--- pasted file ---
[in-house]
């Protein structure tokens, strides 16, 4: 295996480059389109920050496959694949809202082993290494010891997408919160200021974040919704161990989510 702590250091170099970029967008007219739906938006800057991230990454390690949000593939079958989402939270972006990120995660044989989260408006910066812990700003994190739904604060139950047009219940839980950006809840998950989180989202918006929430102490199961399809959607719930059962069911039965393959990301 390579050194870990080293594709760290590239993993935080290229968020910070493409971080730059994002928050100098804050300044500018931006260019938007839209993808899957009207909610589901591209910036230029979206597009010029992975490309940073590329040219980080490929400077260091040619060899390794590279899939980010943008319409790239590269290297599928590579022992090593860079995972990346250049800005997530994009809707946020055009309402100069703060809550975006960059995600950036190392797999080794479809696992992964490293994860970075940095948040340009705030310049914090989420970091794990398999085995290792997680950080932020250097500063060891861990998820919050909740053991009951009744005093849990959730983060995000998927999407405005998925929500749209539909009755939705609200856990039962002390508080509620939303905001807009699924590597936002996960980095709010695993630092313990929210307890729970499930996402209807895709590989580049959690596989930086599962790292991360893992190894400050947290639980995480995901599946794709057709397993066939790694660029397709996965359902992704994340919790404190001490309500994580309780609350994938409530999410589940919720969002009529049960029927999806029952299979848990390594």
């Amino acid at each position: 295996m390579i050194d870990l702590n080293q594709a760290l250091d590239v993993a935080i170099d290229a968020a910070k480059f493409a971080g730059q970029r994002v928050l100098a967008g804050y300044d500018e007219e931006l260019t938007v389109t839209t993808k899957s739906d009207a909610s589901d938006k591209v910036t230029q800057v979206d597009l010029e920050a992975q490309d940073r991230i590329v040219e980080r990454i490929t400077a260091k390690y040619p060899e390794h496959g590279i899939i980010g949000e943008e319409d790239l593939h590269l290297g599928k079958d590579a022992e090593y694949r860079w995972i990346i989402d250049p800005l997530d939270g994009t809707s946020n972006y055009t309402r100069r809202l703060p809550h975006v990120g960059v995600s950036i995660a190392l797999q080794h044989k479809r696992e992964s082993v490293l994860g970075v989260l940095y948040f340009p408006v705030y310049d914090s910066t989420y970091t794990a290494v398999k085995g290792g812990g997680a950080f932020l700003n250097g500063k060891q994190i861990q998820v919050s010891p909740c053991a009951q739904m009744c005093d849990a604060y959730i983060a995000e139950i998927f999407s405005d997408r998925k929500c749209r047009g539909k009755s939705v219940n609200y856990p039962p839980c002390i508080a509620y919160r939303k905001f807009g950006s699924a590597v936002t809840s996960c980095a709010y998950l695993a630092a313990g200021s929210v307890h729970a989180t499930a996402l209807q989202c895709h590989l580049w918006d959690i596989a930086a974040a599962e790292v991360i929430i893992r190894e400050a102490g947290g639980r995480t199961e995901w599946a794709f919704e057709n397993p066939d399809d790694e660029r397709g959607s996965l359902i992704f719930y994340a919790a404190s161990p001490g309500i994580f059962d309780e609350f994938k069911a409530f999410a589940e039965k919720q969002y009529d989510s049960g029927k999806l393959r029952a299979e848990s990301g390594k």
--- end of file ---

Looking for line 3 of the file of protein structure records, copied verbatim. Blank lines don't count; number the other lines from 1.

């Amino acid at each position: 295996m390579i050194d870990l702590n080293q594709a760290l250091d590239v993993a935080i170099d290229a968020a910070k480059f493409a971080g730059q970029r994002v928050l100098a967008g804050y300044d500018e007219e931006l260019t938007v389109t839209t993808k899957s739906d009207a909610s589901d938006k591209v910036t230029q800057v979206d597009l010029e920050a992975q490309d940073r991230i590329v040219e980080r990454i490929t400077a260091k390690y040619p060899e390794h496959g590279i899939i980010g949000e943008e319409d790239l593939h590269l290297g599928k079958d590579a022992e090593y694949r860079w995972i990346i989402d250049p800005l997530d939270g994009t809707s946020n972006y055009t309402r100069r809202l703060p809550h975006v990120g960059v995600s950036i995660a190392l797999q080794h044989k479809r696992e992964s082993v490293l994860g970075v989260l940095y948040f340009p408006v705030y310049d914090s910066t989420y970091t794990a290494v398999k085995g290792g812990g997680a950080f932020l700003n250097g500063k060891q994190i861990q998820v919050s010891p909740c053991a009951q739904m009744c005093d849990a604060y959730i983060a995000e139950i998927f999407s405005d997408r998925k929500c749209r047009g539909k009755s939705v219940n609200y856990p039962p839980c002390i508080a509620y919160r939303k905001f807009g950006s699924a590597v936002t809840s996960c980095a709010y998950l695993a630092a313990g200021s929210v307890h729970a989180t499930a996402l209807q989202c895709h590989l580049w918006d959690i596989a930086a974040a599962e790292v991360i929430i893992r190894e400050a102490g947290g639980r995480t199961e995901w599946a794709f919704e057709n397993p066939d399809d790694e660029r397709g959607s996965l359902i992704f719930y994340a919790a404190s161990p001490g309500i994580f059962d309780e609350f994938k069911a409530f999410a589940e039965k919720q969002y009529d989510s049960g029927k999806l393959r029952a299979e848990s990301g390594k």